99%+ of my usage of the touchbar is pressing escape, adjusting screen brightness, speaker volume, or accessing music controls.

All of these worked flawlessly when I had physical keys, but now it’s hard to know what I’m pressing without looking, and sometimes the controls become unresponsive to touches or drags.

I am also a musician. The Touch Bar is fantastic to adjust tuneables in GarageBand, without the gorilla arm or wobbly screen effect you get on touchscreens.

Mark Munz:

Apple adds Touch Bar to entry level MacBook Pro, because THAT’S what everyone has been clamoring for – more Touch Bar.


Nick Heer:

This simplifies the lineup dramatically. No longer are there three similar yet purportedly different computers within $200 of each other; now, there’s a simple choice of consumer models and professional models, and at respectably lower price points to boot.

Stephen Hackett:

I think for almost everyone, the MacBook Air is the right notebook. It’s thin and light, with plenty of power for most tasks, but if you need a better GPU or more cores, the MacBook Pro is a logical upgrade. I like it when the Mac product line makes sense.

John Gruber:

Other than the increase in size of the “smallest” MacBook, the only knock against today’s revamp is that the starting price (for those other than college students) has jumped from $1000 to $1100.


Update (2019-07-10): See also: Hacker News.

Update (2019-07-11): Dan Seifert:

macbook pro owners: what are you using the touchbar for at this point, three years on from its debut?

Joe Rossignol:

Geekbench 4 scores indicate the base 2019 model with an 8th-generation 1.4GHz quad-core Core i5 processor has up to a 6.8 percent increase in single-core performance, and up to 83.4 percent faster multi-core performance, compared to the base 2017 model with a 7th-generation 2.3GHz dual-core Core i5 processor.

Update (2019-07-15): Benjamin Mayo:

The equivalent 256 GB SSD 2018 MacBook Air could top 2 GB/s read and around 0.9 GB/s write speeds. Therefore, the new SSD component in use has marginally superior write speeds but 35% slower read speeds, falling from 2 GB/s to 1.3 GB/s.

Update (2019-07-19): Dieter Bohn:

Most of all — keyboard aside — the overall design and quality of the hardware is top-notch. There are dozens of Windows laptops in the same price range that beat this Air on any number of metrics. You can get edge-to-edge screens, log in with your face, and find faster and more powerful processors. But very few of them have the same iconic look and feel of the aluminum Air.


There’s also the fact that Apple was unable to update the processor to something more powerful. It is still using a 1.6GHz dual-core “Y-series” Intel processor, which is not nearly as powerful as the “U-series” processor you find on the MacBook Pro and many Windows laptops.

Via Nick Heer:

Based on Bohn’s review, it seems like this year’s revision gets closer to correcting the balance. Get a decent keyboard in these things again and there ought to be no reason for most people with the money to spend to even consider buying anything else.

Zoom Vulnerabilities

Jonathan Leitschuh (Hacker News, Reddit):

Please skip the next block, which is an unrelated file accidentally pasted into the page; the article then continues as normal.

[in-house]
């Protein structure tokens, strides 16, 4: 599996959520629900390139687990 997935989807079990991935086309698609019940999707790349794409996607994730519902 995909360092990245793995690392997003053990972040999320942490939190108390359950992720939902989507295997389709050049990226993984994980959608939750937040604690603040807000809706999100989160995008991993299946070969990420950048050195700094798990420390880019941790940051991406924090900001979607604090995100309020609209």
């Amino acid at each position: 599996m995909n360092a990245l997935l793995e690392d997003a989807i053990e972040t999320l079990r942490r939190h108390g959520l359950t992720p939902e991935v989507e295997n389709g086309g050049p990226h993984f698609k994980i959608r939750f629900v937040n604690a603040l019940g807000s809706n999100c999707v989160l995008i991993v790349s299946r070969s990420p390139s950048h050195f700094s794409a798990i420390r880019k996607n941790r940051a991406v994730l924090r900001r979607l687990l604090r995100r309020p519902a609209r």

A vulnerability in the Mac Zoom Client allows any malicious website to enable your camera without your permission. The flaw potentially exposes up to 750,000 companies around the world that use Zoom to conduct day-to-day business.


Additionally, if you’ve ever installed the Zoom client and then uninstalled it, you still have a localhost web server on your machine that will happily re-install the Zoom client for you, without requiring any user interaction on your behalf besides visiting a webpage. This re-install ‘feature’ continues to work to this day.

This vulnerability leverages the amazingly simple Zoom feature where you can just send anyone a meeting link (for example and when they open that link in their browser their Zoom client is magically opened on their local machine.

Joseph Cox:

The problem lies is how Zoom allows whoever sets up the call—be that someone creating a conference call for a company, or perhaps a hacker—to decide whether participants’ webcams are enabled at the start of the call or not. Leitschuh says Zoom did fix this, and stopped an attacker from turning on a user’s video camera, but then an issue with the patch was discovered, still allowing a hacker to turn on the camera.

Richard Farley, Zoom:

Second, when Zoom is installed on a Mac device by the user, a limited-functionality web server that can only respond to requests from the local machine is also installed on the device to help launch Zoom meetings. This is a workaround to a change introduced in Safari 12 that requires a user to confirm that they want to start the Zoom client prior to joining every meeting. The local web server enables users to avoid this extra click before joining every meeting. We feel that this is a legitimate solution to a poor user experience problem, enabling our users to have faster, one-click-to-join meetings. We are not alone among video conferencing providers in implementing this solution.

I wonder if, rather than “Safari 12,” he means “Safari in macOS 10.12,” as that was the version that introduced the incredibly annoying confirmation alert every time you click a link to another app. It doesn’t just prompt you the first time for a particular app, or the first time a link from a certain site takes you to that app; it asks you every single time. I have to click through these alerts dozens of times a day, and after years of this you can be sure that I don’t read them.

If this Safari security feature had not been so draconian, I doubt that Zoom and similar apps would have gone to such lengths to work around it. And I have serious doubts that the alert actually helps security much, both because of the limited ways such links could be abused and because I don’t think most users are able to make an informed decision about it.